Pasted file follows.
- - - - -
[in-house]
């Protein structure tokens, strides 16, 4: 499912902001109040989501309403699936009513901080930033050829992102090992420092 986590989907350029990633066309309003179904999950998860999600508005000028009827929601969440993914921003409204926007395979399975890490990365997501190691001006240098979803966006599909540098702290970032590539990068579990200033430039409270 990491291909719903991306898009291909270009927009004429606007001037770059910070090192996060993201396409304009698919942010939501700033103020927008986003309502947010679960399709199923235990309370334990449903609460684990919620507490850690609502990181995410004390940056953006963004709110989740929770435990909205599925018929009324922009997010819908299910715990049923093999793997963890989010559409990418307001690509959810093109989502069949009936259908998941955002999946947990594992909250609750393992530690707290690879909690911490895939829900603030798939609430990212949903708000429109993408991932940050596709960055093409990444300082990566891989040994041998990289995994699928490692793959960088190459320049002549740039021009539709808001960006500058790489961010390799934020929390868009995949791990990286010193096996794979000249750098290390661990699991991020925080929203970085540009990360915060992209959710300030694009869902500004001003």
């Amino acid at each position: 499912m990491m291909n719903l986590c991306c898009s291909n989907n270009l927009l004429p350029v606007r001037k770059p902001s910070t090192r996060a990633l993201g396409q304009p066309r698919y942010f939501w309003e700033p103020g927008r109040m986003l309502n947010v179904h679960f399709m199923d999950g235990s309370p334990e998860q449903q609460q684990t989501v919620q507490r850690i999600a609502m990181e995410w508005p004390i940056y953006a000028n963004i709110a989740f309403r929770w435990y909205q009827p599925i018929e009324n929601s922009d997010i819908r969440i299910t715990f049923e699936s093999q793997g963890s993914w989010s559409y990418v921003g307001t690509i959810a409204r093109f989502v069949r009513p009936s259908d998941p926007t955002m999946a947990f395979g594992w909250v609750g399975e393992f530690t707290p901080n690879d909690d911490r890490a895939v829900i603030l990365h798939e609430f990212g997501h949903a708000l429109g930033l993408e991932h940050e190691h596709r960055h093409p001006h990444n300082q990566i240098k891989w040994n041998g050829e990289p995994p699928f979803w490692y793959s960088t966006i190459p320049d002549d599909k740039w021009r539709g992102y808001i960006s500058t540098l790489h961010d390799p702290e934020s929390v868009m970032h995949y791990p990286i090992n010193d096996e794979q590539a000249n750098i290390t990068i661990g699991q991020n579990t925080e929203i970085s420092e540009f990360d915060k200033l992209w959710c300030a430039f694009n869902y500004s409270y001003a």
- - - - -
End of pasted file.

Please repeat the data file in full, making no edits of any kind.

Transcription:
[in-house]
């Protein structure tokens, strides 16, 4: 499912902001109040989501309403699936009513901080930033050829992102090992420092 986590989907350029990633066309309003179904999950998860999600508005000028009827929601969440993914921003409204926007395979399975890490990365997501190691001006240098979803966006599909540098702290970032590539990068579990200033430039409270 990491291909719903991306898009291909270009927009004429606007001037770059910070090192996060993201396409304009698919942010939501700033103020927008986003309502947010679960399709199923235990309370334990449903609460684990919620507490850690609502990181995410004390940056953006963004709110989740929770435990909205599925018929009324922009997010819908299910715990049923093999793997963890989010559409990418307001690509959810093109989502069949009936259908998941955002999946947990594992909250609750393992530690707290690879909690911490895939829900603030798939609430990212949903708000429109993408991932940050596709960055093409990444300082990566891989040994041998990289995994699928490692793959960088190459320049002549740039021009539709808001960006500058790489961010390799934020929390868009995949791990990286010193096996794979000249750098290390661990699991991020925080929203970085540009990360915060992209959710300030694009869902500004001003």
């Amino acid at each position: 499912m990491m291909n719903l986590c991306c898009s291909n989907n270009l927009l004429p350029v606007r001037k770059p902001s910070t090192r996060a990633l993201g396409q304009p066309r698919y942010f939501w309003e700033p103020g927008r109040m986003l309502n947010v179904h679960f399709m199923d999950g235990s309370p334990e998860q449903q609460q684990t989501v919620q507490r850690i999600a609502m990181e995410w508005p004390i940056y953006a000028n963004i709110a989740f309403r929770w435990y909205q009827p599925i018929e009324n929601s922009d997010i819908r969440i299910t715990f049923e699936s093999q793997g963890s993914w989010s559409y990418v921003g307001t690509i959810a409204r093109f989502v069949r009513p009936s259908d998941p926007t955002m999946a947990f395979g594992w909250v609750g399975e393992f530690t707290p901080n690879d909690d911490r890490a895939v829900i603030l990365h798939e609430f990212g997501h949903a708000l429109g930033l993408e991932h940050e190691h596709r960055h093409p001006h990444n300082q990566i240098k891989w040994n041998g050829e990289p995994p699928f979803w490692y793959s960088t966006i190459p320049d002549d599909k740039w021009r539709g992102y808001i960006s500058t540098l790489h961010d390799p702290e934020s929390v868009m970032h995949y791990p990286i090992n010193d096996e794979q590539a000249n750098i290390t990068i661990g699991q991020n579990t925080e929203i970085s420092e540009f990360d915060k200033l992209w959710c300030a430039f694009n869902y500004s409270y001003a």